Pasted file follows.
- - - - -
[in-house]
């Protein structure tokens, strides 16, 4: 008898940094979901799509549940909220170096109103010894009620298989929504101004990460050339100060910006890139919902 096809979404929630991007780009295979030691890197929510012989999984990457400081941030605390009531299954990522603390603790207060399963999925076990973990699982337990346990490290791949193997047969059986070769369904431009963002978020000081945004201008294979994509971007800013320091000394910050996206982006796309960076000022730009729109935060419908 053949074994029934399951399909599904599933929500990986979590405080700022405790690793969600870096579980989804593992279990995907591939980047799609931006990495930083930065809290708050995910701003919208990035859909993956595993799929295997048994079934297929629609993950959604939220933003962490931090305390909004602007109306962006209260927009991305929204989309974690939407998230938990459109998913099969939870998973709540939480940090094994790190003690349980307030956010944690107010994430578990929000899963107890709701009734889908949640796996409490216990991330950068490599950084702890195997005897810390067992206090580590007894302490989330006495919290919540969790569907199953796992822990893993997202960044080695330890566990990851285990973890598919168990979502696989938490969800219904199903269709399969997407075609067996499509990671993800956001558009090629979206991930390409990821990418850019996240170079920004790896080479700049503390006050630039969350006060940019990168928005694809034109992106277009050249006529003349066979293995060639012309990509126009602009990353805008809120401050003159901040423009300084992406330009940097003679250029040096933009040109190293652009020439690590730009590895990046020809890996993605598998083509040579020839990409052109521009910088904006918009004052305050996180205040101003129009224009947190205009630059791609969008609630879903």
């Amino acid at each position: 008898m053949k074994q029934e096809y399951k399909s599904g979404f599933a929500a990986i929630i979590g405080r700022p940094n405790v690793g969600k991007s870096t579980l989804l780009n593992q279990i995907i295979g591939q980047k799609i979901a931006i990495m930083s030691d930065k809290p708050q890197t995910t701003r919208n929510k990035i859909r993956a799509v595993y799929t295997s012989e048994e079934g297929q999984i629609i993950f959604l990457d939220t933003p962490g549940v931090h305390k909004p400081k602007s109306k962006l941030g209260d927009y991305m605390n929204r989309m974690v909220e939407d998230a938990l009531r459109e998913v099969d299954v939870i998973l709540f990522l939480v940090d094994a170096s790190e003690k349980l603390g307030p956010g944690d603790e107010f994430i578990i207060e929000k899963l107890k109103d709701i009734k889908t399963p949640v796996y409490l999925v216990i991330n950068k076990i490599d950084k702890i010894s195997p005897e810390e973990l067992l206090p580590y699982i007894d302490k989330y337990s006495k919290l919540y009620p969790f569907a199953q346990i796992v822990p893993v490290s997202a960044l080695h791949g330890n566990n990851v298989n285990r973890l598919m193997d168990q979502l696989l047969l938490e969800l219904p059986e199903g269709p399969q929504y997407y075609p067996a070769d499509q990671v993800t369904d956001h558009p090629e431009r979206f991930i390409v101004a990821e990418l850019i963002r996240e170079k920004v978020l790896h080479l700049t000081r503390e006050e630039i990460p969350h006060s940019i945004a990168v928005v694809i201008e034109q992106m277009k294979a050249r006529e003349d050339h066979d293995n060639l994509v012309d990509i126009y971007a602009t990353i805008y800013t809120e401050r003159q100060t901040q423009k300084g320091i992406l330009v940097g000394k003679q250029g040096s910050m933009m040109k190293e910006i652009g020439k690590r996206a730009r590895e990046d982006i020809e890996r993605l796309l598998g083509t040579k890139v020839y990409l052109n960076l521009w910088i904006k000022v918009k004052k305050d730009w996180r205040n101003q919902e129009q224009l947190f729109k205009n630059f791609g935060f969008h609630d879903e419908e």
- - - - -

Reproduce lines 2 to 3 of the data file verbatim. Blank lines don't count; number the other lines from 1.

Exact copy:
């Protein structure tokens, strides 16, 4: 008898940094979901799509549940909220170096109103010894009620298989929504101004990460050339100060910006890139919902 096809979404929630991007780009295979030691890197929510012989999984990457400081941030605390009531299954990522603390603790207060399963999925076990973990699982337990346990490290791949193997047969059986070769369904431009963002978020000081945004201008294979994509971007800013320091000394910050996206982006796309960076000022730009729109935060419908 053949074994029934399951399909599904599933929500990986979590405080700022405790690793969600870096579980989804593992279990995907591939980047799609931006990495930083930065809290708050995910701003919208990035859909993956595993799929295997048994079934297929629609993950959604939220933003962490931090305390909004602007109306962006209260927009991305929204989309974690939407998230938990459109998913099969939870998973709540939480940090094994790190003690349980307030956010944690107010994430578990929000899963107890709701009734889908949640796996409490216990991330950068490599950084702890195997005897810390067992206090580590007894302490989330006495919290919540969790569907199953796992822990893993997202960044080695330890566990990851285990973890598919168990979502696989938490969800219904199903269709399969997407075609067996499509990671993800956001558009090629979206991930390409990821990418850019996240170079920004790896080479700049503390006050630039969350006060940019990168928005694809034109992106277009050249006529003349066979293995060639012309990509126009602009990353805008809120401050003159901040423009300084992406330009940097003679250029040096933009040109190293652009020439690590730009590895990046020809890996993605598998083509040579020839990409052109521009910088904006918009004052305050996180205040101003129009224009947190205009630059791609969008609630879903």
């Amino acid at each position: 008898m053949k074994q029934e096809y399951k399909s599904g979404f599933a929500a990986i929630i979590g405080r700022p940094n405790v690793g969600k991007s870096t579980l989804l780009n593992q279990i995907i295979g591939q980047k799609i979901a931006i990495m930083s030691d930065k809290p708050q890197t995910t701003r919208n929510k990035i859909r993956a799509v595993y799929t295997s012989e048994e079934g297929q999984i629609i993950f959604l990457d939220t933003p962490g549940v931090h305390k909004p400081k602007s109306k962006l941030g209260d927009y991305m605390n929204r989309m974690v909220e939407d998230a938990l009531r459109e998913v099969d299954v939870i998973l709540f990522l939480v940090d094994a170096s790190e003690k349980l603390g307030p956010g944690d603790e107010f994430i578990i207060e929000k899963l107890k109103d709701i009734k889908t399963p949640v796996y409490l999925v216990i991330n950068k076990i490599d950084k702890i010894s195997p005897e810390e973990l067992l206090p580590y699982i007894d302490k989330y337990s006495k919290l919540y009620p969790f569907a199953q346990i796992v822990p893993v490290s997202a960044l080695h791949g330890n566990n990851v298989n285990r973890l598919m193997d168990q979502l696989l047969l938490e969800l219904p059986e199903g269709p399969q929504y997407y075609p067996a070769d499509q990671v993800t369904d956001h558009p090629e431009r979206f991930i390409v101004a990821e990418l850019i963002r996240e170079k920004v978020l790896h080479l700049t000081r503390e006050e630039i990460p969350h006060s940019i945004a990168v928005v694809i201008e034109q992106m277009k294979a050249r006529e003349d050339h066979d293995n060639l994509v012309d990509i126009y971007a602009t990353i805008y800013t809120e401050r003159q100060t901040q423009k300084g320091i992406l330009v940097g000394k003679q250029g040096s910050m933009m040109k190293e910006i652009g020439k690590r996206a730009r590895e990046d982006i020809e890996r993605l796309l598998g083509t040579k890139v020839y990409l052109n960076l521009w910088i904006k000022v918009k004052k305050d730009w996180r205040n101003q919902e129009q224009l947190f729109k205009n630059f791609g935060f969008h609630d879903e419908e």